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Beginning of a Massive Star
Any star which is larger than eight solar masses during its regular main sequence lifetime is considered a massive star. They typically have a quick main sequence phase, a short red supergiant phase, and a spectacular death via a supernova explosion.
Massive stars are born, just like average stars, out of clouds of dust called nebulae. When a nebula collects enough mass, it begins to collapse under its own gravity. The internal pressure created by this collapse is enough to trigger fusion of hydrogen deep in its core. When nuclear fusion begins, a star is born. If the cloud of dust is large, it will create a massive star. A star is considered massive if it is at least eight times more massive than our Sun!
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Main Life Sequence
In all stars, hydrogen continues to be fused into helium during a stable portion of the star's life cycle called the main sequence. During this time, there is a balance between the gravitational inward forces and the core nuclear fusion outward forces. Until the hydrogen in the core is exhausted, the star will exist quite stably (although it probably would not make a good vacation spot).
The temperature, luminosity, and amount of time that it takes a star to expend its hydrogen are dependent upon its mass. A massive star will burn at an extremely high temperature; it will be beautifully luminous, but its hydrogen will only last for millions of years. This may seem like a long time, but it is like a blink of the eye in comparison to smaller stars that will exist for billions of years.
Leaving Main Life Sequence
When a massive star has expended all of its core hydrogen, this means that the gravitational forces pushing inward will overcome the fusion forces which had been pushing outward. The outer layers of the star will then compact inwards. In massive stars, the increased pressure in the contracting star can cause the latent hydrogen in the shell of the star and the helium in the core to begin fusing.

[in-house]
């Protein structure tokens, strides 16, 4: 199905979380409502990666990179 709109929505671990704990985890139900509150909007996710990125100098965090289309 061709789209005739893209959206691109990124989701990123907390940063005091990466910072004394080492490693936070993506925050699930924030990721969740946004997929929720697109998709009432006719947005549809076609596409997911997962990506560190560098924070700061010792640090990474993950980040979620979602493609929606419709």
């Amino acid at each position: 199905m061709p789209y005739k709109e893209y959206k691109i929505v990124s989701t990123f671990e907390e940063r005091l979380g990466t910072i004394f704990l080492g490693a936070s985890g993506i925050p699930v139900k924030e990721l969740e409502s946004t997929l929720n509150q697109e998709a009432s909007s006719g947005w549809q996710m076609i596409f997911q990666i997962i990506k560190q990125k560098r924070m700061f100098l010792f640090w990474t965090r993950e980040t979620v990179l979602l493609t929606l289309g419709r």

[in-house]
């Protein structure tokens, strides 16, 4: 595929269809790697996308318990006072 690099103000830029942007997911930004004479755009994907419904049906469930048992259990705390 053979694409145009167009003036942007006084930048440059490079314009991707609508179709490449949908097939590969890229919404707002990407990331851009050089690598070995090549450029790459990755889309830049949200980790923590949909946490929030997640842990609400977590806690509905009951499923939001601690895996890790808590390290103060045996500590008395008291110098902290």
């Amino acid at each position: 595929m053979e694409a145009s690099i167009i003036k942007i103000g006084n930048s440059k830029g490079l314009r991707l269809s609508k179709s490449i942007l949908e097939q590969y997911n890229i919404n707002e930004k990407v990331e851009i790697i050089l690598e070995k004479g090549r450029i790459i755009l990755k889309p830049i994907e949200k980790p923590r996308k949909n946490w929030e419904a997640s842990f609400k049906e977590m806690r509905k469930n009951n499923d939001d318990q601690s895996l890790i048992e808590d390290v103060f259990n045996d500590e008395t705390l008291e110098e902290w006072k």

When these events happen, the outermost layers of the star are pushed out and the star swells up into a red supergiant star (or a blue supergiant star en route to a red supergiant). The constellation Orion has two of the most famous massive stars: Rigel and Betelgeuse.
During the red supergiant phase, the largest stars in the universe fuse many heavier elements in addition to helium, such as carbon, neon, and silicon. In fact, these giant stars are necessary to provide the heavy elements, which are essential for the formation of galaxies.
The final stage of a red supergiant is the fusion of silicon into iron. This is because iron cannot fuse without additional energy. Therefore, when iron accumulates in the core of a star, nuclear fusion will be unable to continue. As the star compacts under its own gravity, it will trigger a massive supernova explosion. Afterward, the final bits of the once-gigantic star will become either a neutron star or a black hole.
A massive star is a star that is larger than eight solar masses during its regular main sequence lifetime. Massive stars are born, just like average stars, out of clouds of dust called nebulae. These stars have:
- A quick main sequence phase, where hydrogen continues to be fused into helium during a stable portion of the star's life cycle
- A short red supergiant phase, where the star has expended all of its core hydrogen and hydrogen in the shell of the star and the helium in the core to begin fusing
- A spectacular death via a supernova explosion
- Massive star: a star at least eight times as massive as our sun
- Nebula: a cloud of gas and dust from which stars form
- Main sequence: the stable portion of a star's life
- Red supergiant: a star that fuses heavier elements in its core
Sufficient study of this lesson could result in your ability to:
- Define massive star, nebula, main sequence star, and red supergiant star
- Summarize the life and death of a massive star
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Massive Star: Definition, Facts & Life Cycle
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